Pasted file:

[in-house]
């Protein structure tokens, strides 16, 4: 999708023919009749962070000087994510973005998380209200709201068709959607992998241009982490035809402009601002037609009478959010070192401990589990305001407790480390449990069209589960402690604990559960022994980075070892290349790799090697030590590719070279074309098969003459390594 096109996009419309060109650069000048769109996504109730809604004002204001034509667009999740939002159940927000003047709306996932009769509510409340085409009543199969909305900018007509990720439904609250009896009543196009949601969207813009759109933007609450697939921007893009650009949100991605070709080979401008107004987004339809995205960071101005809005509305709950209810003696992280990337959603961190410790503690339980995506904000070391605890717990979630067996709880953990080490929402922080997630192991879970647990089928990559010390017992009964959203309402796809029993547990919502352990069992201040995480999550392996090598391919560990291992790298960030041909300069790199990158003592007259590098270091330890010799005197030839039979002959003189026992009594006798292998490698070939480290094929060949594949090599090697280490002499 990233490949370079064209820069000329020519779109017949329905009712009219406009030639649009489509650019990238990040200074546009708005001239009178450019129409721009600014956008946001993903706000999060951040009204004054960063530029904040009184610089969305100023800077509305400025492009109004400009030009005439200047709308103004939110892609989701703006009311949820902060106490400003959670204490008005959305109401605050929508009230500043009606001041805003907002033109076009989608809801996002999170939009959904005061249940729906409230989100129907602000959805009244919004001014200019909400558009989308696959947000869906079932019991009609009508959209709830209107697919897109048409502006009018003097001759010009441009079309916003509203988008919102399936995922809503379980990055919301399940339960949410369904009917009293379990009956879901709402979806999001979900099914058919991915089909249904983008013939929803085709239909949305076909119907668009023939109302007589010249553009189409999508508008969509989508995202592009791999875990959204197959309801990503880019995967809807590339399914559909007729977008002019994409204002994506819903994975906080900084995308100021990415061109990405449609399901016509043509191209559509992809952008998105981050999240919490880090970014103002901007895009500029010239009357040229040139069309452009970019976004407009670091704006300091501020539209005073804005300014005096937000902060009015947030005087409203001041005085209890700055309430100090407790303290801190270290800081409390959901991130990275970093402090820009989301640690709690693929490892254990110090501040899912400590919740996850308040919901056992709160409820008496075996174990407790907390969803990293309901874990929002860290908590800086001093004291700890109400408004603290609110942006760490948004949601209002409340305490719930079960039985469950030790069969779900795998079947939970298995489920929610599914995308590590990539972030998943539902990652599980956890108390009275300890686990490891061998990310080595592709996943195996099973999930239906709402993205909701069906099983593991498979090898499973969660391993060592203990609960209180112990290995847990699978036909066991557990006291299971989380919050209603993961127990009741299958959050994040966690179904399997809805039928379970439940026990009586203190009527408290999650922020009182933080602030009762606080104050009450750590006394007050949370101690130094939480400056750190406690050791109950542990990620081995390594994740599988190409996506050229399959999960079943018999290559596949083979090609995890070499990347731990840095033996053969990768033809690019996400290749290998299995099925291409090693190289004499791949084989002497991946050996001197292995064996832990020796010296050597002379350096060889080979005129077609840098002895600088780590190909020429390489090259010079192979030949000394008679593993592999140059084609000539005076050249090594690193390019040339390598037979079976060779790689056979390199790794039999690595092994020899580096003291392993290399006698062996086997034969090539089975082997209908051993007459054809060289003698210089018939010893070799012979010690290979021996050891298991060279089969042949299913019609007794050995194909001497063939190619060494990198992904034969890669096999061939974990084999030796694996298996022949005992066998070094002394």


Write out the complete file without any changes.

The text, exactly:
[in-house]
């Protein structure tokens, strides 16, 4: 999708023919009749962070000087994510973005998380209200709201068709959607992998241009982490035809402009601002037609009478959010070192401990589990305001407790480390449990069209589960402690604990559960022994980075070892290349790799090697030590590719070279074309098969003459390594 096109996009419309060109650069000048769109996504109730809604004002204001034509667009999740939002159940927000003047709306996932009769509510409340085409009543199969909305900018007509990720439904609250009896009543196009949601969207813009759109933007609450697939921007893009650009949100991605070709080979401008107004987004339809995205960071101005809005509305709950209810003696992280990337959603961190410790503690339980995506904000070391605890717990979630067996709880953990080490929402922080997630192991879970647990089928990559010390017992009964959203309402796809029993547990919502352990069992201040995480999550392996090598391919560990291992790298960030041909300069790199990158003592007259590098270091330890010799005197030839039979002959003189026992009594006798292998490698070939480290094929060949594949090599090697280490002499 990233490949370079064209820069000329020519779109017949329905009712009219406009030639649009489509650019990238990040200074546009708005001239009178450019129409721009600014956008946001993903706000999060951040009204004054960063530029904040009184610089969305100023800077509305400025492009109004400009030009005439200047709308103004939110892609989701703006009311949820902060106490400003959670204490008005959305109401605050929508009230500043009606001041805003907002033109076009989608809801996002999170939009959904005061249940729906409230989100129907602000959805009244919004001014200019909400558009989308696959947000869906079932019991009609009508959209709830209107697919897109048409502006009018003097001759010009441009079309916003509203988008919102399936995922809503379980990055919301399940339960949410369904009917009293379990009956879901709402979806999001979900099914058919991915089909249904983008013939929803085709239909949305076909119907668009023939109302007589010249553009189409999508508008969509989508995202592009791999875990959204197959309801990503880019995967809807590339399914559909007729977008002019994409204002994506819903994975906080900084995308100021990415061109990405449609399901016509043509191209559509992809952008998105981050999240919490880090970014103002901007895009500029010239009357040229040139069309452009970019976004407009670091704006300091501020539209005073804005300014005096937000902060009015947030005087409203001041005085209890700055309430100090407790303290801190270290800081409390959901991130990275970093402090820009989301640690709690693929490892254990110090501040899912400590919740996850308040919901056992709160409820008496075996174990407790907390969803990293309901874990929002860290908590800086001093004291700890109400408004603290609110942006760490948004949601209002409340305490719930079960039985469950030790069969779900795998079947939970298995489920929610599914995308590590990539972030998943539902990652599980956890108390009275300890686990490891061998990310080595592709996943195996099973999930239906709402993205909701069906099983593991498979090898499973969660391993060592203990609960209180112990290995847990699978036909066991557990006291299971989380919050209603993961127990009741299958959050994040966690179904399997809805039928379970439940026990009586203190009527408290999650922020009182933080602030009762606080104050009450750590006394007050949370101690130094939480400056750190406690050791109950542990990620081995390594994740599988190409996506050229399959999960079943018999290559596949083979090609995890070499990347731990840095033996053969990768033809690019996400290749290998299995099925291409090693190289004499791949084989002497991946050996001197292995064996832990020796010296050597002379350096060889080979005129077609840098002895600088780590190909020429390489090259010079192979030949000394008679593993592999140059084609000539005076050249090594690193390019040339390598037979079976060779790689056979390199790794039999690595092994020899580096003291392993290399006698062996086997034969090539089975082997209908051993007459054809060289003698210089018939010893070799012979010690290979021996050891298991060279089969042949299913019609007794050995194909001497063939190619060494990198992904034969890669096999061939974990084999030796694996298996022949005992066998070094002394």